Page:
US Air Force and army seek unmanned cargo aircraft concepts

Washington DC
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This story is sourced from Flight International
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The US Air Force and army have moved towards buying unmanned aircraft systems to ferry small cargo loads into dangerous or remote areas.

The services are planning to attend an "unmanned cargo aircraft day" on 17 November hosted by the Air Mobility Command at Scott AFB, Illinois.

Both have asked contractors to submit concepts for a vehicle than can autonomously deliver between 1,360kg (3,000lb) and 2,270kg of "critical supplies", such as ammunition, water and food.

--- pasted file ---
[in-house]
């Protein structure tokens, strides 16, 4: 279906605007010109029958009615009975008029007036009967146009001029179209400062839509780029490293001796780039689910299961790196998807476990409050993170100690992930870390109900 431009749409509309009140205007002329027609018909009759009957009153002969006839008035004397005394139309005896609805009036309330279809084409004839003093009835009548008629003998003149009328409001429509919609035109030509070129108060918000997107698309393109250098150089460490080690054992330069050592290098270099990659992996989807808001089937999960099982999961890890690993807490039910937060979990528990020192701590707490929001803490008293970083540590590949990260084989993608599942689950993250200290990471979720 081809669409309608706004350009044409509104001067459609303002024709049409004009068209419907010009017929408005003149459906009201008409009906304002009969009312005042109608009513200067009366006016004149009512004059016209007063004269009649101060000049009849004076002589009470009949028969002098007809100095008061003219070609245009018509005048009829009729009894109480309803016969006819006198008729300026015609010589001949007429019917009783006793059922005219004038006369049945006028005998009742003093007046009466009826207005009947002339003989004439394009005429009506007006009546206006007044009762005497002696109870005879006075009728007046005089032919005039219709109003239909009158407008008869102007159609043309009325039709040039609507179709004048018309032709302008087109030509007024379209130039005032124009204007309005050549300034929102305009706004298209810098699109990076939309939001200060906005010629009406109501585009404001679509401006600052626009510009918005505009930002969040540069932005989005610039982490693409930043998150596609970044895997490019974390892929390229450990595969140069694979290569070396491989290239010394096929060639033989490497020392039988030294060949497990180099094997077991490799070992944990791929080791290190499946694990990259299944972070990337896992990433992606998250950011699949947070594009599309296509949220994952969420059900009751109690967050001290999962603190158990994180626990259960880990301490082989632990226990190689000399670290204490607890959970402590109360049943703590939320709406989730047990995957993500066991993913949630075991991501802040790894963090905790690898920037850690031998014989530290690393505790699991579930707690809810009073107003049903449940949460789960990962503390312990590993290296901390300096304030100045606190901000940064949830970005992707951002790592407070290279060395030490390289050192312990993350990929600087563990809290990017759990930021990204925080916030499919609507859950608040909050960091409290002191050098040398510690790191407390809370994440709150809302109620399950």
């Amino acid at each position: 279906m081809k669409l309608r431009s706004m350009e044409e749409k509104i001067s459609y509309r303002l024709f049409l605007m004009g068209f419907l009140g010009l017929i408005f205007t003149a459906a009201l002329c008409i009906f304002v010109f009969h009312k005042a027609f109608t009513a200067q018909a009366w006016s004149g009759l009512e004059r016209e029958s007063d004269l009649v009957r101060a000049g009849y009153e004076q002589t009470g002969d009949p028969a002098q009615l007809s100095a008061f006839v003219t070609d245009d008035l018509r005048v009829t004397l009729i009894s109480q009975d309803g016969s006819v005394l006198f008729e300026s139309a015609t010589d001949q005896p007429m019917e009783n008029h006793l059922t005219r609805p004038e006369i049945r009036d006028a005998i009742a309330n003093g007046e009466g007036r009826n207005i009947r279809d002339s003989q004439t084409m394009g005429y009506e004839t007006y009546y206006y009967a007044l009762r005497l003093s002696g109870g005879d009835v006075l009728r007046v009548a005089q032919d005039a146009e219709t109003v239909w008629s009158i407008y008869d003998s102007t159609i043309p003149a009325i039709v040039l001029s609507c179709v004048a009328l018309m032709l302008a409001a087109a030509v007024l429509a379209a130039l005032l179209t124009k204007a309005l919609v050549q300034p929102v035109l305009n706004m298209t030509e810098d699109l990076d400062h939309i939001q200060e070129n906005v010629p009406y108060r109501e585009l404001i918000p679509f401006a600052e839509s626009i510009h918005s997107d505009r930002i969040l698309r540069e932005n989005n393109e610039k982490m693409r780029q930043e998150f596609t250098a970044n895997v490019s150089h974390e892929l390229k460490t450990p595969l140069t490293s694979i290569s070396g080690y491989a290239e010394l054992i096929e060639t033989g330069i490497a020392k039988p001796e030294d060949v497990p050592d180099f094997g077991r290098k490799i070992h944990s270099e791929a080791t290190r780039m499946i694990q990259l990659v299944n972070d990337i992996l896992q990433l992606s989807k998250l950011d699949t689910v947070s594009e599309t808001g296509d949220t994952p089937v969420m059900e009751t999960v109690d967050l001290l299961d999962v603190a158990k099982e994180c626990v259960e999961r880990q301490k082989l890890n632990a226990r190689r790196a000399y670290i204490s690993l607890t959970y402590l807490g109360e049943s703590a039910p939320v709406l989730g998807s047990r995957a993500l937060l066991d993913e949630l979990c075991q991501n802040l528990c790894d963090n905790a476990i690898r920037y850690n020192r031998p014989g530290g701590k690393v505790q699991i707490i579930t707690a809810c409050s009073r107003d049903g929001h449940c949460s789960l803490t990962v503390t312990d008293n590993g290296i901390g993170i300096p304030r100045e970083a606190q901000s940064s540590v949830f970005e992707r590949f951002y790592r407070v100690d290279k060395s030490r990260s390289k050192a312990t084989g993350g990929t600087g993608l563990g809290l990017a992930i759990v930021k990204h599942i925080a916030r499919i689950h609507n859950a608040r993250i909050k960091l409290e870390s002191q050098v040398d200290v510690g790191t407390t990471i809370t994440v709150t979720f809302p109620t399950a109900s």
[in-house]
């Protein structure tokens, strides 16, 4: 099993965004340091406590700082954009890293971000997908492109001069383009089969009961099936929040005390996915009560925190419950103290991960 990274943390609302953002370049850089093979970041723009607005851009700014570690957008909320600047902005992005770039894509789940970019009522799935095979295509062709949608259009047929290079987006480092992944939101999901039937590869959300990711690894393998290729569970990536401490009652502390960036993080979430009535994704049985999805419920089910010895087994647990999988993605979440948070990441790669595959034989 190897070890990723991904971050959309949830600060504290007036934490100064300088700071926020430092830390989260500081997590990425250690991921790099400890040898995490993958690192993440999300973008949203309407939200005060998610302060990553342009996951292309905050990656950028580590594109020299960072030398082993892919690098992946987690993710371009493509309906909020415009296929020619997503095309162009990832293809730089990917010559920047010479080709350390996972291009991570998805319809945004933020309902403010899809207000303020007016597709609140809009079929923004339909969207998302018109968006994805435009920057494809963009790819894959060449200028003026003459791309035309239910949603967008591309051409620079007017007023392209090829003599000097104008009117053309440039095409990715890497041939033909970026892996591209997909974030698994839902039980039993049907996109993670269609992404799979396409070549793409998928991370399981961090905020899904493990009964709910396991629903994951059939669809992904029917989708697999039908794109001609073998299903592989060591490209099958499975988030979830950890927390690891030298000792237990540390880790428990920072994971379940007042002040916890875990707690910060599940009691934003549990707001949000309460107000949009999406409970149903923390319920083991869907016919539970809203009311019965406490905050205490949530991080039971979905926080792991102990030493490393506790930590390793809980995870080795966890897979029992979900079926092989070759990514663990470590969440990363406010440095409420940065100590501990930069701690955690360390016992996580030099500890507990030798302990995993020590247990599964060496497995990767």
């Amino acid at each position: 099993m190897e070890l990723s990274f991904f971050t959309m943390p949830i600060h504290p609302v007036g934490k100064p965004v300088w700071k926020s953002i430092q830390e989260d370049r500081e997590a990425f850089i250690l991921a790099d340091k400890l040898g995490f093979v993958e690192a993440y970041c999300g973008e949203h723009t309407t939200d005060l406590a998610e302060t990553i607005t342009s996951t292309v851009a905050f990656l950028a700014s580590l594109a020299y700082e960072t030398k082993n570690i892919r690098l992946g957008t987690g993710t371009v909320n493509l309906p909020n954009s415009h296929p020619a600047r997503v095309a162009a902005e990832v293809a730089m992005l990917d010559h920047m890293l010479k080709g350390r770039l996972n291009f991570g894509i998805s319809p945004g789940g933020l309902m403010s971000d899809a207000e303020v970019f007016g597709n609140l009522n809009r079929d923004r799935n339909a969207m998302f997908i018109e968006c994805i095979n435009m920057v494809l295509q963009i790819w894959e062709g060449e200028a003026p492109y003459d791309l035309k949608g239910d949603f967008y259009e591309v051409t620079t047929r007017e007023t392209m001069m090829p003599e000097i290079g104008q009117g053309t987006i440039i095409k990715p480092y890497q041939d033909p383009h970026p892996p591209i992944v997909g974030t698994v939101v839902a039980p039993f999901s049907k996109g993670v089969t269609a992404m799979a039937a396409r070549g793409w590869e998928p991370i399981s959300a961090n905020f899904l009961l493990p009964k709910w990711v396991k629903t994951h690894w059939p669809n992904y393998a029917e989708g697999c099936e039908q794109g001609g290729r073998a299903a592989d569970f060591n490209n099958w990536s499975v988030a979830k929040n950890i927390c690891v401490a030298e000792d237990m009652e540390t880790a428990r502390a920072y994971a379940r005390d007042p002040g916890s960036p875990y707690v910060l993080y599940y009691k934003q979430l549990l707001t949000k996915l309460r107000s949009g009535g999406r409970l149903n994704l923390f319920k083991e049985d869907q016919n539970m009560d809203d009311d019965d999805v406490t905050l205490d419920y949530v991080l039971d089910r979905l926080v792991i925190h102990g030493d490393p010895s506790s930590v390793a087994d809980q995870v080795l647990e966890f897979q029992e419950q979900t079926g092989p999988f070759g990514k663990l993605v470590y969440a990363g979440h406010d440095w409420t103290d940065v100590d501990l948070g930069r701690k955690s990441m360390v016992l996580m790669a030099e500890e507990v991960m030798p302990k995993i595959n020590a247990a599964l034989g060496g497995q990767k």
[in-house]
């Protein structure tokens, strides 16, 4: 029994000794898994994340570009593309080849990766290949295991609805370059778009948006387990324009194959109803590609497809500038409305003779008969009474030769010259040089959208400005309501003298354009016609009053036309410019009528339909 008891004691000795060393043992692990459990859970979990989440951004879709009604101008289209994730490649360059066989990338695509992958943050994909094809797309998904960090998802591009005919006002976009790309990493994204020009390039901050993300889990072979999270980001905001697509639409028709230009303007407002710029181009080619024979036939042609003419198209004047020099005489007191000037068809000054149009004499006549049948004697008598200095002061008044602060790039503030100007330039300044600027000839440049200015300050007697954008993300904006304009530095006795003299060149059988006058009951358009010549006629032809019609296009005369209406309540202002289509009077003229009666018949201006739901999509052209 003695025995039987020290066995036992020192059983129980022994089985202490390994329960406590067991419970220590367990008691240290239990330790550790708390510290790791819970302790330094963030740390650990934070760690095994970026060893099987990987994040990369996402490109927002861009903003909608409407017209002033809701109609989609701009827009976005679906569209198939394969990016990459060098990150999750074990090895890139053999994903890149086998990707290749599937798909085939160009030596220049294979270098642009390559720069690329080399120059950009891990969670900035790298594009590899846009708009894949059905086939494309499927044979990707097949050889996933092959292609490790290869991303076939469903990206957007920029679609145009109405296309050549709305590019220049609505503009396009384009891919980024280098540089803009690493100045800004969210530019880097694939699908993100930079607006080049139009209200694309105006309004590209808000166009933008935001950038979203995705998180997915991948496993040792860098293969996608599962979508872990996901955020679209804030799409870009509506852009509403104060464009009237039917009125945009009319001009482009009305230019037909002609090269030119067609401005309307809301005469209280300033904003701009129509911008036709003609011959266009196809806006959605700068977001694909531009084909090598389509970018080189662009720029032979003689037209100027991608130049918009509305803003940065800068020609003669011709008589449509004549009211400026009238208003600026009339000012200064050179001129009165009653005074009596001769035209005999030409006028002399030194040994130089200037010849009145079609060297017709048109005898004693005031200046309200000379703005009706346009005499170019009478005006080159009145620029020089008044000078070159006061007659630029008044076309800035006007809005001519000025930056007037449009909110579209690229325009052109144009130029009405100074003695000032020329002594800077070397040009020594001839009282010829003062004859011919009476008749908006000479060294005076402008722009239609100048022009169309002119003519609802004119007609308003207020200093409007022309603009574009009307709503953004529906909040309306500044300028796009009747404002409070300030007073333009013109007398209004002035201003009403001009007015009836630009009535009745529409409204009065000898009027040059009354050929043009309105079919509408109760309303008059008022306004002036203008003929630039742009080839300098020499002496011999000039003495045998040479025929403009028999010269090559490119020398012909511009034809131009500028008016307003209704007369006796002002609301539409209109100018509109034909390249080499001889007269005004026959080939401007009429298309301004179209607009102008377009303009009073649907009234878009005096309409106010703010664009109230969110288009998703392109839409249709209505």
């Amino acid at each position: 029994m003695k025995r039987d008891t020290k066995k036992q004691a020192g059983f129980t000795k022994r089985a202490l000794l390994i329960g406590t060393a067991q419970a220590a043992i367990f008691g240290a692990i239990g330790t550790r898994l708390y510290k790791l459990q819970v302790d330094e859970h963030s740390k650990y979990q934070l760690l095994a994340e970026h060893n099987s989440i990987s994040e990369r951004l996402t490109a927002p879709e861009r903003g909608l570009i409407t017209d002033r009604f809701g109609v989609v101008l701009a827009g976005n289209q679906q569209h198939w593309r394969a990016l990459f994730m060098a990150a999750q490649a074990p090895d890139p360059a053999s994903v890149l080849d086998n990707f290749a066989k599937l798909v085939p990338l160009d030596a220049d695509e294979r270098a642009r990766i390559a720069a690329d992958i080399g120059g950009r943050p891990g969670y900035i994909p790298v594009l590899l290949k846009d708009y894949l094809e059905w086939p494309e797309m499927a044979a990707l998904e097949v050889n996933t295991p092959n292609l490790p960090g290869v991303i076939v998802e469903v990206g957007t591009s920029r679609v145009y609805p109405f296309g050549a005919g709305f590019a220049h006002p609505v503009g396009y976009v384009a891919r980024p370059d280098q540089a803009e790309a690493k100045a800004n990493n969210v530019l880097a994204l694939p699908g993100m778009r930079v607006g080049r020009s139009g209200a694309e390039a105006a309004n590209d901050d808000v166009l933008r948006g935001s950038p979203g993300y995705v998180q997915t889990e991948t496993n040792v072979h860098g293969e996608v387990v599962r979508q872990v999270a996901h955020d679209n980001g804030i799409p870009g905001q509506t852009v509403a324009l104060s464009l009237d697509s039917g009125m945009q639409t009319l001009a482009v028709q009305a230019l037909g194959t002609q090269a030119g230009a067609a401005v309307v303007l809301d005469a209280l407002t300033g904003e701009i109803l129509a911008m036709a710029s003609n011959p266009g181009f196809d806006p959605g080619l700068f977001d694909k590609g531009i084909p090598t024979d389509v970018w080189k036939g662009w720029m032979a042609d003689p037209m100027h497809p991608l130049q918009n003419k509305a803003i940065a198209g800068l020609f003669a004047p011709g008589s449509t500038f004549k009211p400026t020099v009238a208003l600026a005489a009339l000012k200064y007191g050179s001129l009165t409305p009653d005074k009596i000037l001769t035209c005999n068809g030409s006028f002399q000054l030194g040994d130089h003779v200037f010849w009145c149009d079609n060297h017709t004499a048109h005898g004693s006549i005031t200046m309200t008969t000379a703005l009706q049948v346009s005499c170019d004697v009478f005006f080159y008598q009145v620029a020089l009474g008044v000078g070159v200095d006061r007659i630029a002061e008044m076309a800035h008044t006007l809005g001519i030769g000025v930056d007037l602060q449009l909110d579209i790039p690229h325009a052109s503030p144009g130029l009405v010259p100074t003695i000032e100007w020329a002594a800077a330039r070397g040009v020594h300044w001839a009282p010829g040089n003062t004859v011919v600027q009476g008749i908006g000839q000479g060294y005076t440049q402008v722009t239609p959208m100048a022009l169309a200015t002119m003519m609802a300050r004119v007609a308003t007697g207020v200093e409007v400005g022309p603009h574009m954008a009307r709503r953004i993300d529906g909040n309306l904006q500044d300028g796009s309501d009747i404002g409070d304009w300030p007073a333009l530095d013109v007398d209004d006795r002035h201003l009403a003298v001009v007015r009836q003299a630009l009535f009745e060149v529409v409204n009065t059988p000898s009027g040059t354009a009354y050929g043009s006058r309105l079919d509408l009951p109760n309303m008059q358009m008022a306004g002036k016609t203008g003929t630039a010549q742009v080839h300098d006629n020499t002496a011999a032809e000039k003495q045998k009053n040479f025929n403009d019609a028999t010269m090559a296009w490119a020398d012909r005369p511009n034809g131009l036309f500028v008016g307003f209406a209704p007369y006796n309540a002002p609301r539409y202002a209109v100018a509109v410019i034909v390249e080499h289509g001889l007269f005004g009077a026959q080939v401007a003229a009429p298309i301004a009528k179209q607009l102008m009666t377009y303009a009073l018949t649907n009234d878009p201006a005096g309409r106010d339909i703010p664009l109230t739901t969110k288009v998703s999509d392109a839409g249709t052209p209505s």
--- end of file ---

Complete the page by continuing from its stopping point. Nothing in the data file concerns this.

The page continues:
The UAS must also be able to take off and land within a 150m (300ft) space, and travel to a drop-off point at least 925km (500nm) away with a full payload, according to a USAF acquisition document released on 28 September.

The solicitation also invites companies to submit concepts based on gliding to a drop-off point after being air-launched by a powered aircraft. Another possible concept includes a ship-based vehicle.

The meeting follows a decision by the US Navy and Marine Corps to demonstrate two cargo unmanned systems that could be deployed in 2010. The Boeing A160 Hummingbird and Kaman/Lockheed Martin K-Max were selected in August to complete the demonstration in the first quarter of 2010.